Their model was called Natural Selection, and was analogous to "artificial selection" (e.g., domestication). Darwin and Wallace's observations:

Thus, IF some variation gives the individual a slight advantage (bigger, stronger, smaller, smarter, less tasty, whatever) at surviving; and IF that variation is heritable; THEN there is a somewhat better than average chance that organisms with that variation will survive to bear the next generation. Over the long expanse of geologic time, the accumulation of these variations will change the population from one form to another: the origin of species.

Hence, Natural Selection is the differential survival and reproduction of variants in a population resulting in a net change in phenotype of the descendants.

(Short form: "Natural selection is the differential survival and reproduction of variants in a population.")

Another way of thinking about this is paleontologist's Leigh Van Valen's observation: Natural Selection is the Control of Ecology on Development.

If Evolution can be summarized as "no one is identical to their parents", then Natural Selection can be summarized as "no one is identical to their siblings, either; plus, life's hard!"

Key points of Natural Selection:

"Survival of the Fittest"?: Not as such. Phrase not in the earlier editions of the Origin, nor was it coined by Darwin. Comes from economist/philosopher Herbert Spencer:

From Darwin and Wallace, we get the beginnings of modern evolutionary theory. It has five major components:

III. Patterns and Processes
With the discovery of evolution by natural selection, biologists from Darwin and Wallace's time onward have documented many different patterns and processes in evolution. Sometimes they refer to "microevolution" (changes within an species) and "macroevolution" (patterns on the larger scale; changes from one species to another, or between different lineages of ancestors and descendants). It is important to remember that "micro-" vs "macro-" is just a matter of scale and perception: at the level of individuals and populations, there is just variability, heritability, and superfecundity.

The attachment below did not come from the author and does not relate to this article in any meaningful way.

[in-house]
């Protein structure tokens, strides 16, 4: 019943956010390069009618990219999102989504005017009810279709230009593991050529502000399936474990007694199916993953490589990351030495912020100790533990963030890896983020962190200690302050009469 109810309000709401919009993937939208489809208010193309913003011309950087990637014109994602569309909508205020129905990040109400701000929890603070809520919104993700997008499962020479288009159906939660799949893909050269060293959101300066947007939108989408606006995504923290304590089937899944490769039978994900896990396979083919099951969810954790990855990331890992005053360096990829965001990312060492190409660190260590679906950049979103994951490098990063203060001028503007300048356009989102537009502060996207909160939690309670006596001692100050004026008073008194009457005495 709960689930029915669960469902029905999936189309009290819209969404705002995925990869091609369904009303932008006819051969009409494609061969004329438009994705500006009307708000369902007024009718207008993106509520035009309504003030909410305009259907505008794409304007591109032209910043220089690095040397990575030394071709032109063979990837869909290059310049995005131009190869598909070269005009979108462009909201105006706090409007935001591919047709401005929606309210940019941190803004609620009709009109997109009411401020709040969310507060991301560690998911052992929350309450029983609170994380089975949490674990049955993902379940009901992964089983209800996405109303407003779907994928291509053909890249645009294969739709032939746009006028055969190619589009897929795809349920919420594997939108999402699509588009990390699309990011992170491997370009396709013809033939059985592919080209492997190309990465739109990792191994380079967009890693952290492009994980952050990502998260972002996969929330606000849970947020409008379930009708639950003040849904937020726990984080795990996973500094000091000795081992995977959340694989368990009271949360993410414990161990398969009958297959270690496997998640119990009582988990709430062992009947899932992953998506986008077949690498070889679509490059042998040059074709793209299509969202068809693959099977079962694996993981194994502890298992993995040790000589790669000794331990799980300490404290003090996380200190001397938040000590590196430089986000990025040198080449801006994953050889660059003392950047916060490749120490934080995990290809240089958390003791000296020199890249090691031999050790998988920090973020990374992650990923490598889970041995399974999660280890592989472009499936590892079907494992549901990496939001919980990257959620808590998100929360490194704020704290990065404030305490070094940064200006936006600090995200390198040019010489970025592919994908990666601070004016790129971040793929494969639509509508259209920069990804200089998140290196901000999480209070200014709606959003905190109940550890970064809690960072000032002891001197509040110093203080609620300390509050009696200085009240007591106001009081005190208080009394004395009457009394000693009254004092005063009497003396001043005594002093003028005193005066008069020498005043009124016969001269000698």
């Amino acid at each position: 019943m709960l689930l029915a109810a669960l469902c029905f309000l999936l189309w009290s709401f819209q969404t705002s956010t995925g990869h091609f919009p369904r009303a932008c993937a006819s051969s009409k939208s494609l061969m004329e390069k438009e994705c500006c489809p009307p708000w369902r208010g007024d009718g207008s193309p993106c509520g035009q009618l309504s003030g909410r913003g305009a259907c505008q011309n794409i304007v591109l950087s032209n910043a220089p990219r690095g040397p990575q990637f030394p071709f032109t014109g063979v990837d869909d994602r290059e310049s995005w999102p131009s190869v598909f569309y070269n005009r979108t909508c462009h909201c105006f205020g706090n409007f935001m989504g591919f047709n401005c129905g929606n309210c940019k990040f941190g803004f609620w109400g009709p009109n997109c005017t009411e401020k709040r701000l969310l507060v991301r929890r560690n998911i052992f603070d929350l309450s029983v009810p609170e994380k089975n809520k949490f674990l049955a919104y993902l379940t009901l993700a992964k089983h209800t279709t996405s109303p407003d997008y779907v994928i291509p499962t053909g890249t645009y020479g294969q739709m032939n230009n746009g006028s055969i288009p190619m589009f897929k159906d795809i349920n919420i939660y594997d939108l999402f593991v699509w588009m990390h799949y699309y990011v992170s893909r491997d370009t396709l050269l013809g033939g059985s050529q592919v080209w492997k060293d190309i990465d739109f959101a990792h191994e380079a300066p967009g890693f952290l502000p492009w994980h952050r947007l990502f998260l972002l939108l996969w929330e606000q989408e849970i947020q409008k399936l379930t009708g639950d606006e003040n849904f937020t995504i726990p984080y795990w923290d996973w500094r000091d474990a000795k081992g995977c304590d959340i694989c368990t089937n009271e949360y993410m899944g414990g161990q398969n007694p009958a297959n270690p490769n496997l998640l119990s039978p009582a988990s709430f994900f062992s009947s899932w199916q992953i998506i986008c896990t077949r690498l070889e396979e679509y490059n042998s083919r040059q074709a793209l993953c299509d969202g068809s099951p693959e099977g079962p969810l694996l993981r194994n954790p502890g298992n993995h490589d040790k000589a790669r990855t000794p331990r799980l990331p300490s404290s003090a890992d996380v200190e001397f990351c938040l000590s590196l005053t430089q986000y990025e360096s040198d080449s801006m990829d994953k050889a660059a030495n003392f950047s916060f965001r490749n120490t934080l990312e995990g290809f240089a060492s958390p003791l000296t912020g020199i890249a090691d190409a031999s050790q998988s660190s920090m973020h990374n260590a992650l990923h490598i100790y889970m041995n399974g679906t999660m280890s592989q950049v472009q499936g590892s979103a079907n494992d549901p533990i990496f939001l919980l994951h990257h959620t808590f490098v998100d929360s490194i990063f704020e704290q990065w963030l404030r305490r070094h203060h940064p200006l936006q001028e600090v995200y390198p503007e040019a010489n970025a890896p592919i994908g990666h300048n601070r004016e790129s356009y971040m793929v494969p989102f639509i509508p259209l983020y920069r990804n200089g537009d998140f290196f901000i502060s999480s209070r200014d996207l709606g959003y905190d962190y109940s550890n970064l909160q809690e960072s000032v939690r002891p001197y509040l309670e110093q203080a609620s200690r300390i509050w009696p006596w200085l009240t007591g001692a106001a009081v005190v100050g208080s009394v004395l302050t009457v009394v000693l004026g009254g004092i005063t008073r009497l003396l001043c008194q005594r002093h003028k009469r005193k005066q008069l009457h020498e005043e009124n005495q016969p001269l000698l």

The most important pattern: the Tree of Life. Darwin and Wallace demonstrated the reality of Divergence through Time and Common Ancestry:

Thus, the basic pattern of the history of living things is a Tree of Life, where the trunk and stems are lineages of ancestors, the branching points representing divergences between lineages, and the tips of the branches living species (or extinct species that died without descendants).

Other important patterns and processes:

There are many more aspects to evolutionary biology, but these basics will help us study the history of dinosaurs and their place in the world.

Here is a summary of evolution and how it works:

And here is another summary of evolution and how it works (and how it ISN'T like the parody-version of evolution which Creationists claim scientists believe):

And yet another:

And its sequel:

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Last modified: 22 June 2017

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Evolution of smaller body size on the way to birds, by Davide Bonadonna, from Lee et al. (2014) doi: 10.1126/science.1252243